Manganese dioxide

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Manganese dioxide
Manganese(IV) oxide.jpg
Manganese(IV) oxide
IUPAC name
Manganese(IV) oxide
Molar mass 86.9368 g/mol
Appearance Black or brown-black solid
Odor Odorless
Density 5.026 g/cm3
Melting point 535 °C (995 °F; 808 K) (decomposes)
Boiling point Decomposes
Solubility Reacts with haloacids
Insoluble in organic solvents
Vapor pressure ~0 mmHg
53 J·mol−1·K−1
−520 kJ/mol
Safety data sheet Sigma-Aldrich
Flash point Non-flammable
Related compounds
Related compounds
Manganese heptoxide
Except where otherwise noted, data are given for materials in their standard state (at 25 °C [77 °F], 100 kPa).
Infobox references

Manganese dioxide is a compound of manganese(IV) with the formula MnO2. It is a common precursor to many manganese compounds, as it is easy to acquire.



Manganese dioxide is a moderately strong oxidizing agent, and is used as such in the lab. It may be hydrated, but dehydration is easily accomplished by heating. The oxide is non-stoichiometric, with most samples being deficient in oxygen.

Manganese dioxide is resistant to the attack of oxidizing acids such as nitric or sulfuric acid, though halogen acids will attack it. The reaction also releases the halogen from its respective acid as byproduct, except for hydrofluoric acid, where elemental fluorine cannot be produced.

MnO2 + 4 HCl → MnCl2 + H2O + Cl2
MnO2 + 4 HBr → MnBr2 + H2O + Br2
MnO2 + 4 HI → MnI2 + H2O + I2

Oxalic acid will also react with MnO2. Manganese dioxide will also react with sulfur dioxide to form manganese(II) sulfate.


Manganese dioxide is a brown to black solid which is insoluble in water. It decomposes when heated above 535 °C.


Manganese dioxide is available at pottery supply stores for only a few dollars per pound. Lab grade manganese dioxide is also available from suppliers like Elemental Scientific.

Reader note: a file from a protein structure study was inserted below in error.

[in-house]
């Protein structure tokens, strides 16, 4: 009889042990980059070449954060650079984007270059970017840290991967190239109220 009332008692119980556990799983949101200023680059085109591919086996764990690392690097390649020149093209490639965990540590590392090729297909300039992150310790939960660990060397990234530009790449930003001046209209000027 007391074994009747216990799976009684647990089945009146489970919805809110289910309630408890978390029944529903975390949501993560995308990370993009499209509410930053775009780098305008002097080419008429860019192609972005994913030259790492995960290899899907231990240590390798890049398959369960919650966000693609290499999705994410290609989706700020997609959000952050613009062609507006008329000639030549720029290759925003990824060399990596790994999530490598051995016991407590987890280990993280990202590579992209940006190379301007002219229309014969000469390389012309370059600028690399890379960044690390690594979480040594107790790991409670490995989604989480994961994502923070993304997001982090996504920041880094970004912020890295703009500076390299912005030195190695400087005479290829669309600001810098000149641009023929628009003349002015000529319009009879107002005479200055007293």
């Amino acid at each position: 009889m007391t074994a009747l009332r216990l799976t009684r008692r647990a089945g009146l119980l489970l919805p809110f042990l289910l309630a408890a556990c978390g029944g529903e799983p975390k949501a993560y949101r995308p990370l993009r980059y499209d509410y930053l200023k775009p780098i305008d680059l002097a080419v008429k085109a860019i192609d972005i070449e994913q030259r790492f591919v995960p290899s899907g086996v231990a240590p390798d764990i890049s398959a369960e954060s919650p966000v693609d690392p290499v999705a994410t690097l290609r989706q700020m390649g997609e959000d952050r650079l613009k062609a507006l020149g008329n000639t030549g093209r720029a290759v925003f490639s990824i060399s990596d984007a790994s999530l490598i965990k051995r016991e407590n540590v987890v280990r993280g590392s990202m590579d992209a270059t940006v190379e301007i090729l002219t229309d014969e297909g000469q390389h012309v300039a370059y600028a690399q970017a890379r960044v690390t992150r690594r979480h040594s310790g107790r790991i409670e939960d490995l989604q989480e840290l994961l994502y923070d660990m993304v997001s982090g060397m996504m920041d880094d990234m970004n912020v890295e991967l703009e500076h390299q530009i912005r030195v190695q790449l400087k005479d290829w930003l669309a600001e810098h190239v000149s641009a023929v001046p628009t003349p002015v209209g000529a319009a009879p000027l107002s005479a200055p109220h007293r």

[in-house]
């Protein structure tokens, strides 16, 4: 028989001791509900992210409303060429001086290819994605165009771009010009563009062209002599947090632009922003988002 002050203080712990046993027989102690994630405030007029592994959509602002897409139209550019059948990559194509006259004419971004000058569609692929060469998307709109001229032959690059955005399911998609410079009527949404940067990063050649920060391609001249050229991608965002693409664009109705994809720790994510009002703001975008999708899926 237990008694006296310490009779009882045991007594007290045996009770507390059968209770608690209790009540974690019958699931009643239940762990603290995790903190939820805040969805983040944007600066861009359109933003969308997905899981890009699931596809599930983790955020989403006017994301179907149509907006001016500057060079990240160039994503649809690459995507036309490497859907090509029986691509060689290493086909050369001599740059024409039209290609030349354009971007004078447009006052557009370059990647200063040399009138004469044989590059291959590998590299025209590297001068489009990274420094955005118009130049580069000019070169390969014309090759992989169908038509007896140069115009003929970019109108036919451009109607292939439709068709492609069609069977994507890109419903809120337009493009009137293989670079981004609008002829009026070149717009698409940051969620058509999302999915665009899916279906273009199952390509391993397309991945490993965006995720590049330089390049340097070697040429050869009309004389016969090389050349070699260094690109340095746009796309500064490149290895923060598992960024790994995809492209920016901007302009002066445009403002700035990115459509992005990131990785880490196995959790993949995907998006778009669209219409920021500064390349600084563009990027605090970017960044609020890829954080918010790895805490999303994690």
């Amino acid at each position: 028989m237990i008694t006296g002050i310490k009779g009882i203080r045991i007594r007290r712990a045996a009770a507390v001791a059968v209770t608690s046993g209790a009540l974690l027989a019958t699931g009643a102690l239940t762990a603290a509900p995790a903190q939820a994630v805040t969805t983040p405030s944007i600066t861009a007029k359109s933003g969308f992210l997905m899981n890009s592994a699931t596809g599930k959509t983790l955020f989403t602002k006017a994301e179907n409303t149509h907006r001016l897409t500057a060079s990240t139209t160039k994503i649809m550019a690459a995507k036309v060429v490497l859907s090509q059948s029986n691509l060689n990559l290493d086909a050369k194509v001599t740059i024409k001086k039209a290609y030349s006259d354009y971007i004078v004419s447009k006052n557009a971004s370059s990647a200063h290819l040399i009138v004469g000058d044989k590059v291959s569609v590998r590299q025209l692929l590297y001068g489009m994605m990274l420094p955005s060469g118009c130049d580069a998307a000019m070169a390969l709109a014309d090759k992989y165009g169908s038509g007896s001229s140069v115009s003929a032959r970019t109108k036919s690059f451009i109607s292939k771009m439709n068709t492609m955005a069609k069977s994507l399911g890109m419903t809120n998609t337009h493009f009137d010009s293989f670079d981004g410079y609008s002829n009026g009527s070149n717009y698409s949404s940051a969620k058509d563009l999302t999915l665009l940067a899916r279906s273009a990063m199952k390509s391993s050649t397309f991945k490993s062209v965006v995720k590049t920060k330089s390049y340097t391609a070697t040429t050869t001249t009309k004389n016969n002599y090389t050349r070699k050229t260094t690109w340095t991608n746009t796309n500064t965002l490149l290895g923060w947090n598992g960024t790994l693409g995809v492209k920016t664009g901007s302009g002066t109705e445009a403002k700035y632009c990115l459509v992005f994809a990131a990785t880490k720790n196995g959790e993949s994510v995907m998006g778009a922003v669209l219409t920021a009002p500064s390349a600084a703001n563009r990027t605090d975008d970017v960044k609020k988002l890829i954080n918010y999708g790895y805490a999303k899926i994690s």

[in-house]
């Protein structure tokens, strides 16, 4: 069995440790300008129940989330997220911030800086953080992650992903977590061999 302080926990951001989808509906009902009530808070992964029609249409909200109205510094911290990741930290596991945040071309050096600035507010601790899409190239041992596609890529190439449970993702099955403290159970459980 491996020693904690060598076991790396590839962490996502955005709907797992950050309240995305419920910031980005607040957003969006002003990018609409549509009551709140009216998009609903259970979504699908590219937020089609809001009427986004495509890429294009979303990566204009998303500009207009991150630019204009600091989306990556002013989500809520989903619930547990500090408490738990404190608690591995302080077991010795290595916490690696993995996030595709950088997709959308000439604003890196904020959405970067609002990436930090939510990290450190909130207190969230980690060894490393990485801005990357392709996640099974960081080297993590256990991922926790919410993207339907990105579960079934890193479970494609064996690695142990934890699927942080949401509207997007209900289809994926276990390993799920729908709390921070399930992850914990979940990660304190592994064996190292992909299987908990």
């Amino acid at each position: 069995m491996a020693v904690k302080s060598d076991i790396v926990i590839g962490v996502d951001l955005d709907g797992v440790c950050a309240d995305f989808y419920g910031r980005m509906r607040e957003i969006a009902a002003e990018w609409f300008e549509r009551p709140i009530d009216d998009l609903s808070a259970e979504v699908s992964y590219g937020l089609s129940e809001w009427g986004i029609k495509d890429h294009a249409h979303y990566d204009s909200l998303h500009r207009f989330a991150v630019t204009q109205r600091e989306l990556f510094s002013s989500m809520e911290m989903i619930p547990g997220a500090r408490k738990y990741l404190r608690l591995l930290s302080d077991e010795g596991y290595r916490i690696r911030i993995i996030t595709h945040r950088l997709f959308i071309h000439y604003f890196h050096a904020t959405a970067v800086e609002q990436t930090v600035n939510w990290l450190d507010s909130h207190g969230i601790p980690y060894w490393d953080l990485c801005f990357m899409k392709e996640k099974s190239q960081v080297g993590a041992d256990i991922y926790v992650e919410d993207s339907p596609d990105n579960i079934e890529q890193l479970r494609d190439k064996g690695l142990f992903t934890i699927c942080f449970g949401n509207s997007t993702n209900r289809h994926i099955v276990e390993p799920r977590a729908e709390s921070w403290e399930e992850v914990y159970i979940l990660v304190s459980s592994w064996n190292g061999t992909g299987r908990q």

It is often pulled from D cell zinc alkaline batteries. It is easy to obtain in this way, but it is very low grade. Soluble impurities can be washed from it, but it will contain large amounts of graphite which is not easily removed, as well as zinc, iron and potassium carbonate. This source of MnO2 is still useful for many applications.


This compound is often prepared in the lab inadvertently, as a byproduct to the an oxidation by potassium permanganate, such as that of toluene:

C6H5CH3 + 2 KMnO4 → 2MnO2 + C6H5COOK + KOH + H2O

It can also be prepared by adding hydrogen peroxide to potassium permanganate.

Purification from crude, battery-grade sludge was done by NurdRage by utilizing equilibria. Alternatively, it can be done by precipitating iron and manganese oxalate, then adding an excess of oxalic acid to redissolve the iron (trisoxalatoferro complex, a pale green reminiscent of Fe(II)). The insoluble manganese oxalate can then be calcined at high temperature to decent purity.

Purification of Manganese Sulfate (NurdRage)




Manganese dioxide is a heavy metal oxide, and is reasonably toxic. Ingestion or inhalation of large amounts of manganese will cause a disease called manganism. Manganese dioxide dust is irritant to eyes and mucous tissue.

Manganese dioxide will release chlorine gas in contact with hydrochloric acid.

Manganese dioxide is an oxidizer and can react with several organic compounds.

Manganese dioxide tends to stain nearly everything it touches, especially when wet or finely divided and it's difficult to remove, even with a good detergent you will need several washes to remove the stains.


Manganese dioxide is best stored in glass or plastic bottles and containers. Avoid storing the oxide in metal containers, especially steel, as it will rust the metal. Impure MnO2 can also induce corrosion in certain types of stainless steels.


Manganese dioxide can be toxic to wildlife, so it's best to take it to disposal facilities. Since it's found in batteries, it can be taken to battery recycling centers.


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